1553 c/o Brad Nelson

Honor Reclaimed

The samurai knelt on a raised platform in front of the palace gates, both hands resting on his thighs, eyes gazing forward. Naked to the waist, his white kimono was opened and tucked carefully under his knees to keep his body upright upon completion of the ceremony. His hakama, also white, splayed out on either side of his legs. In front of the samurai was a small wooden table, on which rested a ceremonial knife with an ivory handle that bore no markings.

The only other person on the platform was a man in royal blue kimono and hakama, who also knelt, just to the right of the samurai. His face was calm. Tucked through the left side of the man’s belt was his katana.

The crowd had gathered at the appointed place just before sunset. The cherry blossoms were in full bloom, and their scent rode the evening breeze. Some in the crowd knew the samurai; some did not. Some were friends, and some were more.

The man in blue slowly pulled his katana, still in its saya, from his belt. He held the sword in front of his body, pointed toward the heavens, as he slid the saya from the blade. He placed the saya on the platform to his right and stood.

Holding the katana pointed down and away from his body, the man in blue inspected both sides of the blade, looking for some flaw in its craftsmanship that would deem the blade unsuited for its present task. He found none.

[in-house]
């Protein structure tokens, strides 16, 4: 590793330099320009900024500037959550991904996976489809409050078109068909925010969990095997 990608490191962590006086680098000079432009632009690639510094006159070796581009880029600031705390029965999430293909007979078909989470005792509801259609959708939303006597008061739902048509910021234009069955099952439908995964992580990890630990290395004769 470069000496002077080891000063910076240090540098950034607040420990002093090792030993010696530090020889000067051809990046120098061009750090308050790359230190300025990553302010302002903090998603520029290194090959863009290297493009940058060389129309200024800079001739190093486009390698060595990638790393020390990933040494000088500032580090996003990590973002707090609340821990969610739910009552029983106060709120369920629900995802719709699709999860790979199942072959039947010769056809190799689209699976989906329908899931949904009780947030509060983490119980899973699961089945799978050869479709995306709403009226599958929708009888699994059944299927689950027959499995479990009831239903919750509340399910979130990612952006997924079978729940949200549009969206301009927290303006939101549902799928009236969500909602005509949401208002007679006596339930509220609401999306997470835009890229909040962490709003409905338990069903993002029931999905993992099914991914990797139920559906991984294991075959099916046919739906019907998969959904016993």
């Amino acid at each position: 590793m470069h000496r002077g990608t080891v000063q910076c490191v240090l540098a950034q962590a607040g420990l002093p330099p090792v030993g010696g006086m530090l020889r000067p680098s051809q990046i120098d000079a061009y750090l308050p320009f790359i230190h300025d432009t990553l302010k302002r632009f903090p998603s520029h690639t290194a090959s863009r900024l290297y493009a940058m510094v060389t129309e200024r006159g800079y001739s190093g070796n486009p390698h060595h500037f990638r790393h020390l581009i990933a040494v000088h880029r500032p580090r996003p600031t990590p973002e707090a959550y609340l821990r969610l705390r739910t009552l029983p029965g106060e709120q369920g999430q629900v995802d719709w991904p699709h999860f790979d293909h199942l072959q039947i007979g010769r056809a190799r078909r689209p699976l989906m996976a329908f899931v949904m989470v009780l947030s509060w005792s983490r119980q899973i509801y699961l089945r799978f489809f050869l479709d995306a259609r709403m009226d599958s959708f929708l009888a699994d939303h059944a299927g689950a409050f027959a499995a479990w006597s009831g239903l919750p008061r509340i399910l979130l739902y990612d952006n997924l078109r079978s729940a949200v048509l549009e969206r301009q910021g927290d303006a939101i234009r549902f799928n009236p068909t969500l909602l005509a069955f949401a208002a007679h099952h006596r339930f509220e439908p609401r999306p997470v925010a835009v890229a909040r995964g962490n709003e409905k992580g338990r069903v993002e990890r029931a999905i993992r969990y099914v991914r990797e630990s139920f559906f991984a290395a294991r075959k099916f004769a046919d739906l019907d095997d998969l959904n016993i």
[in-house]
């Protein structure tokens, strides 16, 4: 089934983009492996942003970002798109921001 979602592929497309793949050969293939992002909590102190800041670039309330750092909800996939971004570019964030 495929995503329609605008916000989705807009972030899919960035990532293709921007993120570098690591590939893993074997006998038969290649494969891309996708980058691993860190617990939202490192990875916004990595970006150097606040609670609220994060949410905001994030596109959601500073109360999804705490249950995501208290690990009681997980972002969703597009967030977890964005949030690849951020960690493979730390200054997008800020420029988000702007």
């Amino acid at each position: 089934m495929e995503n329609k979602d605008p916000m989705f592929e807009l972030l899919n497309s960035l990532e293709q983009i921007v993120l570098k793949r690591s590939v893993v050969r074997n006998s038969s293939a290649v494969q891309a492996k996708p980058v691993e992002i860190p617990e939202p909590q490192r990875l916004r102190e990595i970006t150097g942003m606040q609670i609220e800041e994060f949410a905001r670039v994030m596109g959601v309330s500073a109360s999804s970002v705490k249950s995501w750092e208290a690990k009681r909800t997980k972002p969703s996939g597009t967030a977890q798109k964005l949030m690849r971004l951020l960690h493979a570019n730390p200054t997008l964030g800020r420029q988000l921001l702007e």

The man in blue crossed to stand behind the samurai on his left side. Then the man in blue took up his stance, feet slightly more than shoulder-width apart, and grasped the katana with both hands, raised to his right ear. The sounds of the crowd faded away. The world faded away. To the man in blue, only two things existed: himself and the samurai.

The crowd did not exist for the samurai either, but neither did the man in blue. The samurai was breathing evenly as the man in blue took up his position—in and out, in and out, deep relaxing breaths from the hara, the center.

The samurai reached forward with his right hand to grasp the knife by its ivory handle. At the same time, he placed the fingertips of his left hand on his stomach just below the navel and slid them to the left, searching for the correct spot. Once found, he paused for the briefest of moments with the tip of the knife pointed at the chosen spot.

Without the slightest change in facial expression, the samurai plunged the knife into his body. The blade entered his flesh just below and to the left of his navel. Grasping the ivory handle with both hands, the samurai drew the knife to the right, across his belly. The samurai reversed his stroke, bringing the blade upward and to the left, through his torso.

The sword fell with speed and precision, severing the samurai’s head from his body. The man in blue wiped the blood of his friend from the blade, and both men bowed.